Jim Leavitt Will Fight For His Right…to Coach at USF

Jim Leavitt is mad as hell, and he’s not going to take this anymore.

On Monday, Leavitt, the former football coach at the University of South Florida, announced that he would not calmly accept his dismissal from the program, a consequence of him allegedly hitting a sophomore running back. At a bland lectern, accompanied by the Men in Black, who some are referring to as his legal representation, Leavitt said that he belongs at South Florida and he is going to fight his opponents until he gets his job back.

With this being the prime mating season for universities and their elite football recruit crushes, it appears that this tomfoolery could not come at much worse of a time for USF. There has not appeared to be much of a coaching search other than the preliminary list of candidates for the job. With Leavitt trying to make a push to regain his job, whether it is successful or not, a cloudy forecast has been thrust upon the football team’s direction.

After all, it doesn’t seem like bringing Leavitt back would be that outrageous of a decision, at least in the locker room. This is nothing close to the Mike Leach fallout at Texas Tech. All players that have publicly spoken have been in full support of Leavitt and shown legitimate anger at the fact that he was fired. Even Joel Miller, the walk-on running back that Leavitt allegedly slapped during a halftime confrontation, has said that too much has been made out of the situation. Other players have said that they saw the entire thing and nothing unusual or wrong happened.

So where is the anti-Leavitt hostility coming from?

The primary sources seem to be the school’s administration and Richard Gonzmart, owner of Tampa’s famous Columbia Restaurant by day, one of USF’s top athletic boosters by night. Neither side has spoken deeply on the issue other than saying that Leavitt did something bad, and that the football team needs a fresh face. Fresh face is an understatement at a school that has only had one football coach for the entirety of its program.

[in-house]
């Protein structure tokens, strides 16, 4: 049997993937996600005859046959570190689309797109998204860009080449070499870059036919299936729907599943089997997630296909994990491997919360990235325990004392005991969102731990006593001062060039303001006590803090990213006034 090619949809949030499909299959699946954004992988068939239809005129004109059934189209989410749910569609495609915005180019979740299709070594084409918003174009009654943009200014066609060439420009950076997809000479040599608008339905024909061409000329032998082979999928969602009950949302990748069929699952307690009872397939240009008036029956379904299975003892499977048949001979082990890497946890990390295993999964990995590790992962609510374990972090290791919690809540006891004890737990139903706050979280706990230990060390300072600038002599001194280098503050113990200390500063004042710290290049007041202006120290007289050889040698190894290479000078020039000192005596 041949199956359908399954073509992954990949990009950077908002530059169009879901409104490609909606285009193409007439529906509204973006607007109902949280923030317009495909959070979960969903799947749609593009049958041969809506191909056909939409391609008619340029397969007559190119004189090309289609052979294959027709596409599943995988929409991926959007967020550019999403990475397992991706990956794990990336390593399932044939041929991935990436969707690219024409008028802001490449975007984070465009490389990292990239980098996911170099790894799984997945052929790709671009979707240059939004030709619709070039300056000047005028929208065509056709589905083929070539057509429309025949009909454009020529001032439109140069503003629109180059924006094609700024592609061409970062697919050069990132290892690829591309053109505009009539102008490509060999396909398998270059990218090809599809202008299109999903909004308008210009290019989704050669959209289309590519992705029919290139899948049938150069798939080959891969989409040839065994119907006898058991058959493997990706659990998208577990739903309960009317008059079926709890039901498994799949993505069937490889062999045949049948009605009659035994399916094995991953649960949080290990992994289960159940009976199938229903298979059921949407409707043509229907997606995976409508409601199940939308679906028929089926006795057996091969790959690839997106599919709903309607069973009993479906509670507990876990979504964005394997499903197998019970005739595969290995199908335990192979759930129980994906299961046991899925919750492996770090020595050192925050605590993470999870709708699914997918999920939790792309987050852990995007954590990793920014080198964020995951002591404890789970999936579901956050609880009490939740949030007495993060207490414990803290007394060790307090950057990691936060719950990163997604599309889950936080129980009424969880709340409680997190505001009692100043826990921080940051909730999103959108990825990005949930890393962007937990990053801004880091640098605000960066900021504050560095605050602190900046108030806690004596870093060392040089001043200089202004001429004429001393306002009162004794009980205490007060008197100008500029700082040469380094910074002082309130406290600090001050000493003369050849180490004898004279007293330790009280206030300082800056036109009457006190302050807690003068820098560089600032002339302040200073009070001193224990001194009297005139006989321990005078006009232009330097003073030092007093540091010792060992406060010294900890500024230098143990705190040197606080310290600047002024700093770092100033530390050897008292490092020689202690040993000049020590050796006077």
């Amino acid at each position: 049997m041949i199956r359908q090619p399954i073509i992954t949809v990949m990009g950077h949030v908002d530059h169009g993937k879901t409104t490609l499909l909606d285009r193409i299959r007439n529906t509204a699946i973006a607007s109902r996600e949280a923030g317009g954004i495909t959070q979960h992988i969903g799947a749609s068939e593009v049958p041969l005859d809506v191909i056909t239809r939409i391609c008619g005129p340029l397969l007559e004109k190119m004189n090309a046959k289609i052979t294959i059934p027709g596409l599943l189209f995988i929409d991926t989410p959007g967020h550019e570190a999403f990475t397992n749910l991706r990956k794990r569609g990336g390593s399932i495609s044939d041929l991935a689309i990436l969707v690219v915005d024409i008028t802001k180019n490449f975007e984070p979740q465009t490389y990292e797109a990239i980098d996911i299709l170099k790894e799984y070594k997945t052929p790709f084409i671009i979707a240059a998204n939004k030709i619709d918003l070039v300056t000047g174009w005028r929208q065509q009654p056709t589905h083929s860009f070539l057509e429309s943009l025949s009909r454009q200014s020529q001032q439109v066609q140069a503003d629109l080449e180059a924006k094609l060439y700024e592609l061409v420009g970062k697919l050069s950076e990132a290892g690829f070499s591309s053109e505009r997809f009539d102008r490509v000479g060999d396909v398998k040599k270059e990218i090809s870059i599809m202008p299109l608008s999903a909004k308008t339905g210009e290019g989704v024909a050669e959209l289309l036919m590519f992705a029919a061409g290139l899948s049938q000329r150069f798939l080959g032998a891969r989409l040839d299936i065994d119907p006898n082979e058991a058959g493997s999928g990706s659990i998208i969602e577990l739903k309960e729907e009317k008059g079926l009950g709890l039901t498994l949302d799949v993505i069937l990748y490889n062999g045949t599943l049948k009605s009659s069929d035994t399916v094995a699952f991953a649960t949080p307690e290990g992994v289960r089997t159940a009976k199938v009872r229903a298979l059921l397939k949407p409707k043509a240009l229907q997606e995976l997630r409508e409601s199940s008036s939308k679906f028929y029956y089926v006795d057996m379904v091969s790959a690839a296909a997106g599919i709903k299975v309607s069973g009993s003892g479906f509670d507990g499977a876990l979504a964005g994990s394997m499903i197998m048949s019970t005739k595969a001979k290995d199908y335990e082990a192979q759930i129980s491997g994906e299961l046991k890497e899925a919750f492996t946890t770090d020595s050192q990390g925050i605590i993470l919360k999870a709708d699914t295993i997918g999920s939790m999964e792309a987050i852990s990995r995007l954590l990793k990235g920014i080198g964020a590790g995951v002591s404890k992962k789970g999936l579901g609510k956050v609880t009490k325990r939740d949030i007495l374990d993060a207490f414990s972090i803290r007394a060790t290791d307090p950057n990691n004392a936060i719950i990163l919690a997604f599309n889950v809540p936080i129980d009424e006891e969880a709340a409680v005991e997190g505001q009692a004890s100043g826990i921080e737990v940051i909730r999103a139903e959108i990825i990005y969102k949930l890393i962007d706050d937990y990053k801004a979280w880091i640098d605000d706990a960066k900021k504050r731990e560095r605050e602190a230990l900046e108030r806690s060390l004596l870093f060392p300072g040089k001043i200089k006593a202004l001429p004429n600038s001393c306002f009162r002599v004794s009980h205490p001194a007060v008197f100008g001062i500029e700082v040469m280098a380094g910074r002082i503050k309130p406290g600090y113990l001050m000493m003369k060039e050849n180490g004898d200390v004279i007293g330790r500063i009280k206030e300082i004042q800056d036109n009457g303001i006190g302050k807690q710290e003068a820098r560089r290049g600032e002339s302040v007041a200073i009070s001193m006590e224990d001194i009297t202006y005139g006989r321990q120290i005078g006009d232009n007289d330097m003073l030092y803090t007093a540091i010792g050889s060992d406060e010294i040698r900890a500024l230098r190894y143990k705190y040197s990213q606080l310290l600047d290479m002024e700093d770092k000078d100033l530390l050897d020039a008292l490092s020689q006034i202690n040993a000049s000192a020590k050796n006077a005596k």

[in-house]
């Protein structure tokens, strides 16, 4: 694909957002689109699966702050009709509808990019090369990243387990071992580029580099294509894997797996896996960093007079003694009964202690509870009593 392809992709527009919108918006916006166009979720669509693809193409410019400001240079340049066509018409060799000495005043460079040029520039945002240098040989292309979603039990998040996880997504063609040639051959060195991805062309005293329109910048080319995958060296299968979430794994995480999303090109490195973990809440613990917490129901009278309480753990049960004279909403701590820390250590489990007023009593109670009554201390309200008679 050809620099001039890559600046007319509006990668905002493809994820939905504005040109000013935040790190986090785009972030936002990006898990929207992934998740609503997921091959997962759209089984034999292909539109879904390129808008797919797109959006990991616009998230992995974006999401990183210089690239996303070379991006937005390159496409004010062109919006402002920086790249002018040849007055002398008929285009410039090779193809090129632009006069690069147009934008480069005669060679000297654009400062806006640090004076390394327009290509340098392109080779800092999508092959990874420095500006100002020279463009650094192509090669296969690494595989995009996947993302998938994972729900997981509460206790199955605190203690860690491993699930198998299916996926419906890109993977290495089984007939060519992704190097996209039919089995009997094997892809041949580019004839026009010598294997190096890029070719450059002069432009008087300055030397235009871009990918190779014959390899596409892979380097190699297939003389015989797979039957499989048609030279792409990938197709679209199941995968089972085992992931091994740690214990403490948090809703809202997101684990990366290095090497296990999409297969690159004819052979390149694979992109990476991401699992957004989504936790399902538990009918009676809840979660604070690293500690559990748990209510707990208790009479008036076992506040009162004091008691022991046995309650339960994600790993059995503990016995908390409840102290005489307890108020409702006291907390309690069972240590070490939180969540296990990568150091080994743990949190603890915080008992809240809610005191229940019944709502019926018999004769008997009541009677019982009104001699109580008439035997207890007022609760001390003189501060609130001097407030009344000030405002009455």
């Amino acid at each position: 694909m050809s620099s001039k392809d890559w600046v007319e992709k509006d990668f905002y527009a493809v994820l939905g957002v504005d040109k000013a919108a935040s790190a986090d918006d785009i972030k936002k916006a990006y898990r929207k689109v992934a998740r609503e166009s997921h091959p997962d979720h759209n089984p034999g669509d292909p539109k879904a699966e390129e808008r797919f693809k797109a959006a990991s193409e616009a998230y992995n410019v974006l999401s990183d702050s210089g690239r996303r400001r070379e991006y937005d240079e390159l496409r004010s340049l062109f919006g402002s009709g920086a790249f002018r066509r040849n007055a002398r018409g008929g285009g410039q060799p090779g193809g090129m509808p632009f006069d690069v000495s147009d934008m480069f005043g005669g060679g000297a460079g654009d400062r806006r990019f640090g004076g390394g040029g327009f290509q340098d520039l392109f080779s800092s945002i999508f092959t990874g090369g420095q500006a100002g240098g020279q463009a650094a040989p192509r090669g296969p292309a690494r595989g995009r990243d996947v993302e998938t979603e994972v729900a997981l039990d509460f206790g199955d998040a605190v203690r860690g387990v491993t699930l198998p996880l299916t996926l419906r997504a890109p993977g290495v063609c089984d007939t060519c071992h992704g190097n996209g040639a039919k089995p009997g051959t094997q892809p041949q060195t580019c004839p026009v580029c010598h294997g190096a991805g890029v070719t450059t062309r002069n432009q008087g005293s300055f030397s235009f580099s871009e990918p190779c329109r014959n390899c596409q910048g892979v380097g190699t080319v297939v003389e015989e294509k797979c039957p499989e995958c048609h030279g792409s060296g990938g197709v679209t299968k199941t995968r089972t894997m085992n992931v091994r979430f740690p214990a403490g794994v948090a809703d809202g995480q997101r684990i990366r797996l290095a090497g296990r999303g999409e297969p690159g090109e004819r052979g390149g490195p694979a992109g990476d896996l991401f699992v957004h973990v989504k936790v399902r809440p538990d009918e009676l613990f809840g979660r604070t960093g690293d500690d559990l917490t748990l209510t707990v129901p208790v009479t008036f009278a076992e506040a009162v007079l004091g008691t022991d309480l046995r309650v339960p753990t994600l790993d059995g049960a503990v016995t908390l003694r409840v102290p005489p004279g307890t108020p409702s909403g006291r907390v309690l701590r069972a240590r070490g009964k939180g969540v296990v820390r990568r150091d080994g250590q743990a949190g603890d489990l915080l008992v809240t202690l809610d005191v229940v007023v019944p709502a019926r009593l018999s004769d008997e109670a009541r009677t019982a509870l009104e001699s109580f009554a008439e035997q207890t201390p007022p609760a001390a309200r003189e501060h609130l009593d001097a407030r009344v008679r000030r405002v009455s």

The logical truth is that the USF administration and a small group of elite boosters have wanted Leavitt fired for at least one year. A slap story at halftime of a game against Louisville gave them a reason. It is difficult to blame them. Over the last three seasons, USF has been the football equivalent of the beautiful prom queen that shows up at the 10-year reunion overweight and unemployed. They are the only team in the FBS to begin the last three seasons with a 5-0 record. They have also ended those three seasons with trips to the Sun, St. Petersbrug and International Bowls. In short hand, they have choked. A lot.

The most frustrating thing for fans has been their inconsistency and curse of playing up and down to their opponents. The team looks highly focused and motivated when playing Florida State or West Virginia. That is not the case when they play Rutgers, who they have lost to four years in a row. Road games have been a big issue as the team never looks prepared for their trips to foreign environments. That is a coaching issue.

So Jim Leavitt, before you fight for your job from a legal standpoint, you shoud probably evaluate things from a football standpoint. How many coaches could let their teams crumble three years in a row and keep their job? It is a difficult loss to take for some because Leavitt literally is USF football. However, some decisions just have to be made.


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